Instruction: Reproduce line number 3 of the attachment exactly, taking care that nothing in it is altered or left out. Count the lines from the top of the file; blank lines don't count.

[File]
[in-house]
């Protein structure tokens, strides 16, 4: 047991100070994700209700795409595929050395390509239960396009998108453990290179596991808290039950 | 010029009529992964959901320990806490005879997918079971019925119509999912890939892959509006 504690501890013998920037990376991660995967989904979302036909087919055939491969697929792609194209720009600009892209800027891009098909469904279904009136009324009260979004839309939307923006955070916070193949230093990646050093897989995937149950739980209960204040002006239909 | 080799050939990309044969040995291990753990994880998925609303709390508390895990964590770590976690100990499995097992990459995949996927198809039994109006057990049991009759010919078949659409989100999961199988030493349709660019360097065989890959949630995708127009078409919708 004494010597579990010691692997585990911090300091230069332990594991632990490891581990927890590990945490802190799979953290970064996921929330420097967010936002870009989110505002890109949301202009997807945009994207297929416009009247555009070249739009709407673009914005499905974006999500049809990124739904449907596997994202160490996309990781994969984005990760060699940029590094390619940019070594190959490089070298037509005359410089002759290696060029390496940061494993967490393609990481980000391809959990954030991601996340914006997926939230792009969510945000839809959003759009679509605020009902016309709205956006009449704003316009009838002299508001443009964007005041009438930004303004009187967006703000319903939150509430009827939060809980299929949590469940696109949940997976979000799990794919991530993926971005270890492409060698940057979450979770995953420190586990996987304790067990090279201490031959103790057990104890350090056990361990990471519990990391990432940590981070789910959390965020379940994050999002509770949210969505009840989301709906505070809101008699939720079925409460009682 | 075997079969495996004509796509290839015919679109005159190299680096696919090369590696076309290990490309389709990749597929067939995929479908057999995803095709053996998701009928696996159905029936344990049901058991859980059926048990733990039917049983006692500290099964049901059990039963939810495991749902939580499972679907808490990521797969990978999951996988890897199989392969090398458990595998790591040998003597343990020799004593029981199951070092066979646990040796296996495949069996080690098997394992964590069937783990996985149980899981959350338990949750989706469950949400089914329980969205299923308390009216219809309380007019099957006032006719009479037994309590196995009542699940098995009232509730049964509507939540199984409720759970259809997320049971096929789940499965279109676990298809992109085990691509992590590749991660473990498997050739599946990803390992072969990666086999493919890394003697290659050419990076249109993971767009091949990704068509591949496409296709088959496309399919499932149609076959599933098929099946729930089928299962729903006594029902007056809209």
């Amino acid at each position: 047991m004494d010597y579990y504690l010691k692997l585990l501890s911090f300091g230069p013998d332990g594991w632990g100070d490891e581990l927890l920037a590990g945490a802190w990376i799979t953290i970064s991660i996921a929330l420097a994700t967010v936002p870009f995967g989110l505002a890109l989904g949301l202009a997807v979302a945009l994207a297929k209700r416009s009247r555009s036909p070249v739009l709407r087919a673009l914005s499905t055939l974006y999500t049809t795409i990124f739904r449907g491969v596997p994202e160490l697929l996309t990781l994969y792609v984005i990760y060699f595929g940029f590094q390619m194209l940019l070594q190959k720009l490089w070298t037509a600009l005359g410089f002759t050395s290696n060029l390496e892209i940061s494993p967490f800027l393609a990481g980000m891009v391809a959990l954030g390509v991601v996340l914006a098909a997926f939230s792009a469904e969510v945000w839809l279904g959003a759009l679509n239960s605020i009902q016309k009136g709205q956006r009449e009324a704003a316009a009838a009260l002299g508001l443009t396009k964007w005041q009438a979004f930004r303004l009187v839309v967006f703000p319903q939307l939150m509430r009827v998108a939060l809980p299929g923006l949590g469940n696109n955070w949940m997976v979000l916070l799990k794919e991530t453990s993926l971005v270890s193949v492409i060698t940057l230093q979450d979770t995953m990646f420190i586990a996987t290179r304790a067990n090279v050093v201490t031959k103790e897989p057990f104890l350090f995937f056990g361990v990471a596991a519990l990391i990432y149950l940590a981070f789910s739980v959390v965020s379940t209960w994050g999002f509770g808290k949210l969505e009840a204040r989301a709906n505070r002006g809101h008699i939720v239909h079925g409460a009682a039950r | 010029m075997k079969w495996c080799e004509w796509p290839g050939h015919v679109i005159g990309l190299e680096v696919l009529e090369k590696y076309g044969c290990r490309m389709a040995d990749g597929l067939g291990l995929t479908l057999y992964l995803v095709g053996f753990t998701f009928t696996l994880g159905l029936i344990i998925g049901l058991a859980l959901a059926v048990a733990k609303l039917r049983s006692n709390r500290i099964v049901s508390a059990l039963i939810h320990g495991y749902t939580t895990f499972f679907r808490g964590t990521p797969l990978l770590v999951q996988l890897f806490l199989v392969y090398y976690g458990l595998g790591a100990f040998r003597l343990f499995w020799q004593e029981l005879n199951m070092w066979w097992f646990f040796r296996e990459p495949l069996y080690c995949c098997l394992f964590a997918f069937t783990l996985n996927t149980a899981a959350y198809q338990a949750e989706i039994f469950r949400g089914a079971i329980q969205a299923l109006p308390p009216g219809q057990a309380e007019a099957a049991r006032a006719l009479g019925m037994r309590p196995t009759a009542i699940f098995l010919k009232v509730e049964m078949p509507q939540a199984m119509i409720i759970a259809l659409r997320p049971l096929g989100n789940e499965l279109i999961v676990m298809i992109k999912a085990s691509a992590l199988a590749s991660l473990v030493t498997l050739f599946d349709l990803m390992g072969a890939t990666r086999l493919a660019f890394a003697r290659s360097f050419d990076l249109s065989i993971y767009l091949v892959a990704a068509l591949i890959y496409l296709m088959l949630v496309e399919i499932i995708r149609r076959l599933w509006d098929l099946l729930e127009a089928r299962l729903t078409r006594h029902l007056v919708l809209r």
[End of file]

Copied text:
């Amino acid at each position: 047991m004494d010597y579990y504690l010691k692997l585990l501890s911090f300091g230069p013998d332990g594991w632990g100070d490891e581990l927890l920037a590990g945490a802190w990376i799979t953290i970064s991660i996921a929330l420097a994700t967010v936002p870009f995967g989110l505002a890109l989904g949301l202009a997807v979302a945009l994207a297929k209700r416009s009247r555009s036909p070249v739009l709407r087919a673009l914005s499905t055939l974006y999500t049809t795409i990124f739904r449907g491969v596997p994202e160490l697929l996309t990781l994969y792609v984005i990760y060699f595929g940029f590094q390619m194209l940019l070594q190959k720009l490089w070298t037509a600009l005359g410089f002759t050395s290696n060029l390496e892209i940061s494993p967490f800027l393609a990481g980000m891009v391809a959990l954030g390509v991601v996340l914006a098909a997926f939230s792009a469904e969510v945000w839809l279904g959003a759009l679509n239960s605020i009902q016309k009136g709205q956006r009449e009324a704003a316009a009838a009260l002299g508001l443009t396009k964007w005041q009438a979004f930004r303004l009187v839309v967006f703000p319903q939307l939150m509430r009827v998108a939060l809980p299929g923006l949590g469940n696109n955070w949940m997976v979000l916070l799990k794919e991530t453990s993926l971005v270890s193949v492409i060698t940057l230093q979450d979770t995953m990646f420190i586990a996987t290179r304790a067990n090279v050093v201490t031959k103790e897989p057990f104890l350090f995937f056990g361990v990471a596991a519990l990391i990432y149950l940590a981070f789910s739980v959390v965020s379940t209960w994050g999002f509770g808290k949210l969505e009840a204040r989301a709906n505070r002006g809101h008699i939720v239909h079925g409460a009682a039950r | 010029m075997k079969w495996c080799e004509w796509p290839g050939h015919v679109i005159g990309l190299e680096v696919l009529e090369k590696y076309g044969c290990r490309m389709a040995d990749g597929l067939g291990l995929t479908l057999y992964l995803v095709g053996f753990t998701f009928t696996l994880g159905l029936i344990i998925g049901l058991a859980l959901a059926v048990a733990k609303l039917r049983s006692n709390r500290i099964v049901s508390a059990l039963i939810h320990g495991y749902t939580t895990f499972f679907r808490g964590t990521p797969l990978l770590v999951q996988l890897f806490l199989v392969y090398y976690g458990l595998g790591a100990f040998r003597l343990f499995w020799q004593e029981l005879n199951m070092w066979w097992f646990f040796r296996e990459p495949l069996y080690c995949c098997l394992f964590a997918f069937t783990l996985n996927t149980a899981a959350y198809q338990a949750e989706i039994f469950r949400g089914a079971i329980q969205a299923l109006p308390p009216g219809q057990a309380e007019a099957a049991r006032a006719l009479g019925m037994r309590p196995t009759a009542i699940f098995l010919k009232v509730e049964m078949p509507q939540a199984m119509i409720i759970a259809l659409r997320p049971l096929g989100n789940e499965l279109i999961v676990m298809i992109k999912a085990s691509a992590l199988a590749s991660l473990v030493t498997l050739f599946d349709l990803m390992g072969a890939t990666r086999l493919a660019f890394a003697r290659s360097f050419d990076l249109s065989i993971y767009l091949v892959a990704a068509l591949i890959y496409l296709m088959l949630v496309e399919i499932i995708r149609r076959l599933w509006d098929l099946l729930e127009a089928r299962l729903t078409r006594h029902l007056v919708l809209r």